It wouldn’t be Google if they stopped at just backing up your stuff. Google’s machine learning artificial intelligence identifies pictures that belong together (taken at the same time and location) and arranges them in albums. What you end up is an album with a title like ‘Trip to Bikita 25/06/2015’ or something like that. You can edit the description if it’s not to your liking.

Photos also makes it easy to share your photos. Having gone through the experience of sending hundreds of pictures over Whatsapp one at a time, I find it a much better experience to just share a link to the pictures (only people with the link can see the pictures and you get a notification for every person who views them). Not to mention again Whatsapp’s aggressive image compression.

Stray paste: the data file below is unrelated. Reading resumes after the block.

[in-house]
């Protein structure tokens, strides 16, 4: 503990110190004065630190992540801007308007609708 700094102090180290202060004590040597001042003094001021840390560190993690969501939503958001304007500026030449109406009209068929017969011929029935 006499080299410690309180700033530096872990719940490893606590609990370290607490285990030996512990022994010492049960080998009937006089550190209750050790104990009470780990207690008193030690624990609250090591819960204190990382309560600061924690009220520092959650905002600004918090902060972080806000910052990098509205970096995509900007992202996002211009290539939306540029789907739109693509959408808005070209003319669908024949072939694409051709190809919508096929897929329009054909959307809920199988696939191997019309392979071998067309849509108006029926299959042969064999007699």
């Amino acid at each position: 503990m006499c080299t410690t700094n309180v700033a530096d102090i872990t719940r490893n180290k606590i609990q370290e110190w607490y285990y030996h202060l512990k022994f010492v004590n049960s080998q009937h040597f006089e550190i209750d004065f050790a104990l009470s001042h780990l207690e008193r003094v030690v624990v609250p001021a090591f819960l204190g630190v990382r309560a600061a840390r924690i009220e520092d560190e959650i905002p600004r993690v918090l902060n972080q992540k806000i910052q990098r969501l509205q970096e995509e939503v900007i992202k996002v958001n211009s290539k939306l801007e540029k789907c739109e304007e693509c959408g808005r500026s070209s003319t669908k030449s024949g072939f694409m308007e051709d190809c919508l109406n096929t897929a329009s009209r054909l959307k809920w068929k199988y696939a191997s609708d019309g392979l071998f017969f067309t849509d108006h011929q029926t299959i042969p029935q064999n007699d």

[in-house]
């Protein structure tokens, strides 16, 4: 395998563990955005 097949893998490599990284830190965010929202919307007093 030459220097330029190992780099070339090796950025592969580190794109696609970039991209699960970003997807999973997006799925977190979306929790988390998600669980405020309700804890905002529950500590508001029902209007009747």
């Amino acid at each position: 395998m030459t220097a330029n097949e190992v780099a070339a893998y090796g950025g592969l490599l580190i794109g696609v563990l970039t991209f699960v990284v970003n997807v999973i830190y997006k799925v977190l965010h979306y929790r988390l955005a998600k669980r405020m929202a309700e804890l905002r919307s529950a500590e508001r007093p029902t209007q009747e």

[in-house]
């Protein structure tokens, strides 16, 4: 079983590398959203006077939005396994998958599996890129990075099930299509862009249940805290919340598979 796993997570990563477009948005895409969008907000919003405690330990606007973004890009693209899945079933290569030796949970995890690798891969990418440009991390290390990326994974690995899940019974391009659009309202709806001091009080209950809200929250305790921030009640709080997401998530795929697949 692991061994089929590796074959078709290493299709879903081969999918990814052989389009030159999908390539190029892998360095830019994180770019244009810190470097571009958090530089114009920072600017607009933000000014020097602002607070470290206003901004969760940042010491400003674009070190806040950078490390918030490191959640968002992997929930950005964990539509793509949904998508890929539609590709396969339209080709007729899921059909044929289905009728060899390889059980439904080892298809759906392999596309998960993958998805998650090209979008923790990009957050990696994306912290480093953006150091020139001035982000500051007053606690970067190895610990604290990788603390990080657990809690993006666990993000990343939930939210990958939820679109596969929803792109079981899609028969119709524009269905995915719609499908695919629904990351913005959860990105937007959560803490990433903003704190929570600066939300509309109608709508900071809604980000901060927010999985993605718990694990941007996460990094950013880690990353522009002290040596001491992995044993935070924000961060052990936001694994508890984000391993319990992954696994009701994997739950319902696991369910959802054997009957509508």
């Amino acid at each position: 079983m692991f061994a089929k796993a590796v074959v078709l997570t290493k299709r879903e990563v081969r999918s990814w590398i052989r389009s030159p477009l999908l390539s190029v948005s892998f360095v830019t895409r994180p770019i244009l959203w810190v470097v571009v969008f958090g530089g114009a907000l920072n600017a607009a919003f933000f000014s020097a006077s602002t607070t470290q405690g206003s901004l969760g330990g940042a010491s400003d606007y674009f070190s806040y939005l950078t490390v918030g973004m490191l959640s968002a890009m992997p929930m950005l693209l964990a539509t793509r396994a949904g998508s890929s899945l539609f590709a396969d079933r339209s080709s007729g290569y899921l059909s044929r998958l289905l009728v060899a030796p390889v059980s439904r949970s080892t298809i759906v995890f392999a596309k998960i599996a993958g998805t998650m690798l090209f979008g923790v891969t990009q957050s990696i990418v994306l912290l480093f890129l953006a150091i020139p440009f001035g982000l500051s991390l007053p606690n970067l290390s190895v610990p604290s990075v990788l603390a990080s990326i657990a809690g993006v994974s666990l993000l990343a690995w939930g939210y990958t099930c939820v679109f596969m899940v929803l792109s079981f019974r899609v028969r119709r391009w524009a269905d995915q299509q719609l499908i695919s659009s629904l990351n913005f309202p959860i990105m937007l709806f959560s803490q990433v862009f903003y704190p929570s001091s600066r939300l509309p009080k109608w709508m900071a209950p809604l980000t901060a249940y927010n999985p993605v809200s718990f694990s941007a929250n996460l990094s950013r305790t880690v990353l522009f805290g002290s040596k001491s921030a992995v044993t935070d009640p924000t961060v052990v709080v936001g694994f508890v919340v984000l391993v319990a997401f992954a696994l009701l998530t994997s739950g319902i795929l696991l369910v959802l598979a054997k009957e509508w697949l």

The party trick for me is Google’s specialty, search. I can type in ‘dog’ and get all pictures of dogs I may have taken. I can also specify an object and a location. All very neat, but I rarely take pictures of dogs, or cats, or houses. Most of the time when I need to find a photo, it’s of a human. Google solves that elegantly, by giving me a list of faces. Once I click on a specific face, they locate all the pictures with that face. It’s magic.


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12 thoughts on “Why you should use Google Photos to backup your precious photographs

  1. No, Google photos does not offer unlimited FREE storage. You have to pay after a certain limit

    1. Actually Google does offer unlimited storage for your photos if you agree to image compression to what they call high quality. It’d not as aggressive as WhatsApp and the resultant photos are quite good.